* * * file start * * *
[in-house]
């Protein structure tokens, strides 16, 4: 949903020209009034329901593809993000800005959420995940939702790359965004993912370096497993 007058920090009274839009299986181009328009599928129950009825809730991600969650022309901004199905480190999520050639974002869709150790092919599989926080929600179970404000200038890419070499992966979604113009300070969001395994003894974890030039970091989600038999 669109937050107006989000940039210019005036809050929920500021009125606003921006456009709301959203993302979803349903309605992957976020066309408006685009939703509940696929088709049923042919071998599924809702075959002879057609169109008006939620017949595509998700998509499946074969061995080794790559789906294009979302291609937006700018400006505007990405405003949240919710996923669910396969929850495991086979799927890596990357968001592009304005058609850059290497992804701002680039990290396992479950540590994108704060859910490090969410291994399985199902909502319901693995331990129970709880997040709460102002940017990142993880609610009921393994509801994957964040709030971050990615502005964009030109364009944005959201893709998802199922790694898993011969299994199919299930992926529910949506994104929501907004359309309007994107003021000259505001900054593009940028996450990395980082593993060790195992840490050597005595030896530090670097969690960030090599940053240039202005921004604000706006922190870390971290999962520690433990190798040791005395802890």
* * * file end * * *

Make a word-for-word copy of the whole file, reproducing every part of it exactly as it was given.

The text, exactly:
[in-house]
């Protein structure tokens, strides 16, 4: 949903020209009034329901593809993000800005959420995940939702790359965004993912370096497993 007058920090009274839009299986181009328009599928129950009825809730991600969650022309901004199905480190999520050639974002869709150790092919599989926080929600179970404000200038890419070499992966979604113009300070969001395994003894974890030039970091989600038999 669109937050107006989000940039210019005036809050929920500021009125606003921006456009709301959203993302979803349903309605992957976020066309408006685009939703509940696929088709049923042919071998599924809702075959002879057609169109008006939620017949595509998700998509499946074969061995080794790559789906294009979302291609937006700018400006505007990405405003949240919710996923669910396969929850495991086979799927890596990357968001592009304005058609850059290497992804701002680039990290396992479950540590994108704060859910490090969410291994399985199902909502319901693995331990129970709880997040709460102002940017990142993880609610009921393994509801994957964040709030971050990615502005964009030109364009944005959201893709998802199922790694898993011969299994199919299930992926529910949506994104929501907004359309309007994107003021000259505001900054593009940028996450990395980082593993060790195992840490050597005595030896530090670097969690960030090599940053240039202005921004604000706006922190870390971290999962520690433990190798040791005395802890």